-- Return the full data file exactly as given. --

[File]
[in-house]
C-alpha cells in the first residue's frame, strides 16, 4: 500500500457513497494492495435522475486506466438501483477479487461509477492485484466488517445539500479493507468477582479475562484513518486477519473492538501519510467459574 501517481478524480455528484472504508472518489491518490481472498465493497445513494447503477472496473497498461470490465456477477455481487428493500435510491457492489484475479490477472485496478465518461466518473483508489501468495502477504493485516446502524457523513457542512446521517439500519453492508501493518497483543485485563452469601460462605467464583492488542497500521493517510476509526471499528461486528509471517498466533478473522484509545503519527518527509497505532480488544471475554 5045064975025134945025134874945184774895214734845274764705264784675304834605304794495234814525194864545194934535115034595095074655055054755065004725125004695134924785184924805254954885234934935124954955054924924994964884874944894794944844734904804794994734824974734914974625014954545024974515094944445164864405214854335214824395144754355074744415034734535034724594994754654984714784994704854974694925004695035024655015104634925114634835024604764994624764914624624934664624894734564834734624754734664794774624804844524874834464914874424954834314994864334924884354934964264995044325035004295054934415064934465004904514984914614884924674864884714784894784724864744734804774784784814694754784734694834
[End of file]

[in-house]
C-alpha cells in the first residue's frame, strides 16, 4: 500500500457513497494492495435522475486506466438501483477479487461509477492485484466488517445539500479493507468477582479475562484513518486477519473492538501519510467459574 501517481478524480455528484472504508472518489491518490481472498465493497445513494447503477472496473497498461470490465456477477455481487428493500435510491457492489484475479490477472485496478465518461466518473483508489501468495502477504493485516446502524457523513457542512446521517439500519453492508501493518497483543485485563452469601460462605467464583492488542497500521493517510476509526471499528461486528509471517498466533478473522484509545503519527518527509497505532480488544471475554 5045064975025134945025134874945184774895214734845274764705264784675304834605304794495234814525194864545194934535115034595095074655055054755065004725125004695134924785184924805254954885234934935124954955054924924994964884874944894794944844734904804794994734824974734914974625014954545024974515094944445164864405214854335214824395144754355074744415034734535034724594994754654984714784994704854974694925004695035024655015104634925114634835024604764994624764914624624934664624894734564834734624754734664794774624804844524874834464914874424954834314994864334924884354934964264995044325035004295054934415064934465004904514984914614884924674864884714784894784724864744734804774784784814694754784734694834